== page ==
PNB Conversations: NEXT STEP Program Manager Kiyon Ross

Kiyon Ross wears many hats at PNB: PNB School faculty member, DanceChance mentor, and NEXT STEP program manager, a position he has held since 2012. Originally from Baltimore, Maryland, Kiyon trained at Baltimore School of the Arts, Pittsburgh Ballet Theatre School, the School of American Ballet, and Pacific Northwest Ballet School before joining Pacific Northwest Ballet in 2001. Kiyon retired as a soloist in 2015.

Kiyon Ross. © Lindsay Thomas.

It brings me great joy to be at the helm of a program that is helping to move our art form forward.

Kiyon Ross teaching a ballet class at PNB.  © Lindsay Thomas.

Kiyon is also an established American choreographer: since creating his first work in 2001, he has made ballets for PNB, PNB School, New York Choreographic Institute, Central Pennsylvania Youth Ballet, Cornish College of the Arts, and Spectrum Dance Theater, and was resident choreographer at Ballet Arkansas from 2015 – 2018. Kiyon brings a wealth of experience both as dancer and choreographer to his NEXT STEP role, and today he’s sharing some of that knowledge with our readers.

On how his experiences as an emerging choreographer shaped his work with NEXT STEP:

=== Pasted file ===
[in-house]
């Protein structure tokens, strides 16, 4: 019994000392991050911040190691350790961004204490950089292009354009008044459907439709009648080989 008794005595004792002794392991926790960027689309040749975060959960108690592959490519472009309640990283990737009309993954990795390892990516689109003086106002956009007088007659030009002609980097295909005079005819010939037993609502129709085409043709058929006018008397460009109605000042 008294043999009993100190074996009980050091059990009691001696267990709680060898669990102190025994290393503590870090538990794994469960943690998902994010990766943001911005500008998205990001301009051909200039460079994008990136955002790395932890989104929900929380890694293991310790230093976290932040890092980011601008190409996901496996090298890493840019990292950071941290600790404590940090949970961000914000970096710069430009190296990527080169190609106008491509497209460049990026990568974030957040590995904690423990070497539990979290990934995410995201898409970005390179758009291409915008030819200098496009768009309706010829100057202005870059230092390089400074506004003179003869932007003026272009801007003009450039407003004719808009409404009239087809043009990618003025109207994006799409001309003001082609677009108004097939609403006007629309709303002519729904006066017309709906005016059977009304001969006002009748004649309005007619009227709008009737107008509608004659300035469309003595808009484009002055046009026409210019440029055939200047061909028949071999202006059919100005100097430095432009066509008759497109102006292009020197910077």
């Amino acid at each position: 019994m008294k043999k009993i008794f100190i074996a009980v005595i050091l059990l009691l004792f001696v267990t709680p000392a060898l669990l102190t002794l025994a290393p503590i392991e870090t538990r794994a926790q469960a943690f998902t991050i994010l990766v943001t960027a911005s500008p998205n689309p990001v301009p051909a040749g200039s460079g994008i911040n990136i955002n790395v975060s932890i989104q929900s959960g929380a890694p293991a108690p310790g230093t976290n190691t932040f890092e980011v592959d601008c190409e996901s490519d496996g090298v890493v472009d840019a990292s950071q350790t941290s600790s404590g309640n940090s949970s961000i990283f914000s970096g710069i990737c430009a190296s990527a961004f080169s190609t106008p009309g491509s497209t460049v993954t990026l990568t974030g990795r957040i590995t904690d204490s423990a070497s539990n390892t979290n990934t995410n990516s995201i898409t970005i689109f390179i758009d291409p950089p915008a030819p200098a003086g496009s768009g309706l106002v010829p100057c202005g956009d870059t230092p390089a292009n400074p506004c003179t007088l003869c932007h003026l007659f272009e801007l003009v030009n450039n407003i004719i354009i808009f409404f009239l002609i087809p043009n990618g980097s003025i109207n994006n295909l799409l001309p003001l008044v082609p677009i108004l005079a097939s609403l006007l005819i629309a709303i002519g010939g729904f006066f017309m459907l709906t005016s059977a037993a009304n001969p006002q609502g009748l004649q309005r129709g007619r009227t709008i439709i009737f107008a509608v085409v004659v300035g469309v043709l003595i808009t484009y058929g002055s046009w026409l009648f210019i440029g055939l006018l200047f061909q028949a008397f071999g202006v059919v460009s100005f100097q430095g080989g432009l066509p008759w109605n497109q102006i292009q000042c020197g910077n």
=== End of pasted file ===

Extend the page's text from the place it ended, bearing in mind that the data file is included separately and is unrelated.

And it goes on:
While I believe that becoming a choreographer is a constant evolution in which we are continually learning and growing and changing, there are some elements from my years as a novice that informed how the program is structured. First is access to information. One of my struggles when I first began was finding information about what it really means to be a choreographer, which is a lot like being self-employed. You are responsible for marketing yourself, negotiating your contracts, communicating with your artists and the organization you are working for, as well as creating the art itself.

Learning how to express your ideas through your art as well as your words and through your writing is something else I learned was quite important. The NEXT STEP program has, over the years, built an in-house community of dance-makers. While I oftentimes act as a mentor to the choreographers who have participated in our program, an unintended benefit of the program is that there is a network of choreographers working in the field who are still accessible for both current and future participants. Many of our NEXT STEP veterans act as mentors for our program.


Kiyon Ross at the premiere of his work Sum Stravinsky. © Angela Sterling.

On the opportunity for collaboration with living composers: